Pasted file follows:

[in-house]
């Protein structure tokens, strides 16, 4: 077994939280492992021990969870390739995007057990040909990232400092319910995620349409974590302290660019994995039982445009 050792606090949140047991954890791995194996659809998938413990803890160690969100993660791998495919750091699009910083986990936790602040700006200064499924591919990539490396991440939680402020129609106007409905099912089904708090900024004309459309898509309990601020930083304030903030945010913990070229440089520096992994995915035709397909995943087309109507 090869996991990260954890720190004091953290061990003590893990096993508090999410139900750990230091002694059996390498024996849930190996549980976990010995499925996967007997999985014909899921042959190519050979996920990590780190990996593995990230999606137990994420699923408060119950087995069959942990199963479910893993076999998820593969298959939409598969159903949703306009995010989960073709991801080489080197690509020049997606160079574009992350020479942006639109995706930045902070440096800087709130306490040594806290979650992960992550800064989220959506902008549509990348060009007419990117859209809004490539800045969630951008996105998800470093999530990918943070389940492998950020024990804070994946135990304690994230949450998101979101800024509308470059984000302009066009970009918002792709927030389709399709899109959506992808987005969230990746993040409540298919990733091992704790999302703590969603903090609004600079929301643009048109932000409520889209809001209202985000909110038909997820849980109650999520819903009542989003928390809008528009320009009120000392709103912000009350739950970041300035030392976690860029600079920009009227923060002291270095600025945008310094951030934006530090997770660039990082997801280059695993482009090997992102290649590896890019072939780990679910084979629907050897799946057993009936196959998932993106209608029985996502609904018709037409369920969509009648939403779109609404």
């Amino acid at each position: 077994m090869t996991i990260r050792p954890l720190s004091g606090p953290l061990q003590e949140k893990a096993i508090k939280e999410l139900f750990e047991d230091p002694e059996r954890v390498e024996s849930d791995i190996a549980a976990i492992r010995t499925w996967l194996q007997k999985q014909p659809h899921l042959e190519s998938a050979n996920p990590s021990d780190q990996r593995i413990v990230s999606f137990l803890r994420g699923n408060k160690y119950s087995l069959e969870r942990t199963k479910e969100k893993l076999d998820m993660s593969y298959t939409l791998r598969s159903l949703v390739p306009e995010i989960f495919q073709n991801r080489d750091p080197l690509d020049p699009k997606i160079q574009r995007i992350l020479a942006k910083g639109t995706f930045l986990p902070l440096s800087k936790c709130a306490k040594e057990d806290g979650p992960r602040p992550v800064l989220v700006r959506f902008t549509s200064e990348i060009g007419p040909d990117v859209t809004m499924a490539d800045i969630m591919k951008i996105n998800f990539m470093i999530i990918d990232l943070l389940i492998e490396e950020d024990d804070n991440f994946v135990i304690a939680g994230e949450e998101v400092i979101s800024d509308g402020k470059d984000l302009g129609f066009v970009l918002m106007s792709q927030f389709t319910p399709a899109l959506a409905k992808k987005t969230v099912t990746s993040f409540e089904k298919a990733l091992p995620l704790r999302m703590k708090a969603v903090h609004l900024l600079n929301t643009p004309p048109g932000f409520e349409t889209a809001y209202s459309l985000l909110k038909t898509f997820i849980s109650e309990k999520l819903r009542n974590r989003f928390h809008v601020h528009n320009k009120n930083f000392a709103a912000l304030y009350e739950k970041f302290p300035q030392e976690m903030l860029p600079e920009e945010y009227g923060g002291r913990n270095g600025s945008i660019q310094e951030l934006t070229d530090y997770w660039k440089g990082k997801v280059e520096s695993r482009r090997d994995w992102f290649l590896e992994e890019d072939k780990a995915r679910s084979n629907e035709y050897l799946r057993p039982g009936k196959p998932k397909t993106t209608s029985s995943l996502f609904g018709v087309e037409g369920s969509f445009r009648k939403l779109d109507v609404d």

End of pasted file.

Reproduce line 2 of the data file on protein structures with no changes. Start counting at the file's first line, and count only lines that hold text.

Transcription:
């Protein structure tokens, strides 16, 4: 077994939280492992021990969870390739995007057990040909990232400092319910995620349409974590302290660019994995039982445009 050792606090949140047991954890791995194996659809998938413990803890160690969100993660791998495919750091699009910083986990936790602040700006200064499924591919990539490396991440939680402020129609106007409905099912089904708090900024004309459309898509309990601020930083304030903030945010913990070229440089520096992994995915035709397909995943087309109507 090869996991990260954890720190004091953290061990003590893990096993508090999410139900750990230091002694059996390498024996849930190996549980976990010995499925996967007997999985014909899921042959190519050979996920990590780190990996593995990230999606137990994420699923408060119950087995069959942990199963479910893993076999998820593969298959939409598969159903949703306009995010989960073709991801080489080197690509020049997606160079574009992350020479942006639109995706930045902070440096800087709130306490040594806290979650992960992550800064989220959506902008549509990348060009007419990117859209809004490539800045969630951008996105998800470093999530990918943070389940492998950020024990804070994946135990304690994230949450998101979101800024509308470059984000302009066009970009918002792709927030389709399709899109959506992808987005969230990746993040409540298919990733091992704790999302703590969603903090609004600079929301643009048109932000409520889209809001209202985000909110038909997820849980109650999520819903009542989003928390809008528009320009009120000392709103912000009350739950970041300035030392976690860029600079920009009227923060002291270095600025945008310094951030934006530090997770660039990082997801280059695993482009090997992102290649590896890019072939780990679910084979629907050897799946057993009936196959998932993106209608029985996502609904018709037409369920969509009648939403779109609404």